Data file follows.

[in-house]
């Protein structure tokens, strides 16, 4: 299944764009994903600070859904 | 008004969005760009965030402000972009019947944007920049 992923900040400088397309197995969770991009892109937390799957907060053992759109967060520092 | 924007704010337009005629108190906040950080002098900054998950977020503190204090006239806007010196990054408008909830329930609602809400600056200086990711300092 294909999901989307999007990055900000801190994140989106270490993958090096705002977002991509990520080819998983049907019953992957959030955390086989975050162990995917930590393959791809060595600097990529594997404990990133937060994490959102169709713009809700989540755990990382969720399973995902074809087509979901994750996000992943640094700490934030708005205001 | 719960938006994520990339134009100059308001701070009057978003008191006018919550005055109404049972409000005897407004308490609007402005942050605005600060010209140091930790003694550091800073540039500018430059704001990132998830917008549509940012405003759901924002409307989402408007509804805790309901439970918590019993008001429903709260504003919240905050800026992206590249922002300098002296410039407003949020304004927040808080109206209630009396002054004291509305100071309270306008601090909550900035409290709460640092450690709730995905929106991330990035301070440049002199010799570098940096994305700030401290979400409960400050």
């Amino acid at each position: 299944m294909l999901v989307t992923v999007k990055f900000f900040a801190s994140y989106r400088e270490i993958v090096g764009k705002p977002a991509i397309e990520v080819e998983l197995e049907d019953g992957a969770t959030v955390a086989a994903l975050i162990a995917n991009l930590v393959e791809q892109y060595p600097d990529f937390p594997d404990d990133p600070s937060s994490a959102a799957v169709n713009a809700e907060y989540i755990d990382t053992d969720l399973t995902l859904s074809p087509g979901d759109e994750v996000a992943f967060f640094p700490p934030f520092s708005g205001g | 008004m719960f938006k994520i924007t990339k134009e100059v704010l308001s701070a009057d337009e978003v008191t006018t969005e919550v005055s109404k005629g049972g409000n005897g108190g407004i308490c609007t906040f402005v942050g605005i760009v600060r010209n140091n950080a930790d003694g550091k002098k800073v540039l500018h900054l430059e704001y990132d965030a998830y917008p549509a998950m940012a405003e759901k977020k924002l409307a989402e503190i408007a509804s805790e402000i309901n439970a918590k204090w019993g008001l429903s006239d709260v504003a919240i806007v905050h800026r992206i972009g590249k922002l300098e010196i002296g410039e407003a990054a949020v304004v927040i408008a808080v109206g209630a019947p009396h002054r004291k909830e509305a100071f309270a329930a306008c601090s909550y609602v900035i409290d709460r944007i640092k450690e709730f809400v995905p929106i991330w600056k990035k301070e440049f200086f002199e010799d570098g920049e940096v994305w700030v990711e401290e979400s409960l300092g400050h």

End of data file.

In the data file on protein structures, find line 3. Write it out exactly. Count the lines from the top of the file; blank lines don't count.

């Amino acid at each position: 299944m294909l999901v989307t992923v999007k990055f900000f900040a801190s994140y989106r400088e270490i993958v090096g764009k705002p977002a991509i397309e990520v080819e998983l197995e049907d019953g992957a969770t959030v955390a086989a994903l975050i162990a995917n991009l930590v393959e791809q892109y060595p600097d990529f937390p594997d404990d990133p600070s937060s994490a959102a799957v169709n713009a809700e907060y989540i755990d990382t053992d969720l399973t995902l859904s074809p087509g979901d759109e994750v996000a992943f967060f640094p700490p934030f520092s708005g205001g | 008004m719960f938006k994520i924007t990339k134009e100059v704010l308001s701070a009057d337009e978003v008191t006018t969005e919550v005055s109404k005629g049972g409000n005897g108190g407004i308490c609007t906040f402005v942050g605005i760009v600060r010209n140091n950080a930790d003694g550091k002098k800073v540039l500018h900054l430059e704001y990132d965030a998830y917008p549509a998950m940012a405003e759901k977020k924002l409307a989402e503190i408007a509804s805790e402000i309901n439970a918590k204090w019993g008001l429903s006239d709260v504003a919240i806007v905050h800026r992206i972009g590249k922002l300098e010196i002296g410039e407003a990054a949020v304004v927040i408008a808080v109206g209630a019947p009396h002054r004291k909830e509305a100071f309270a329930a306008c601090s909550y609602v900035i409290d709460r944007i640092k450690e709730f809400v995905p929106i991330w600056k990035k301070e440049f200086f002199e010799d570098g920049e940096v994305w700030v990711e401290e979400s409960l300092g400050h």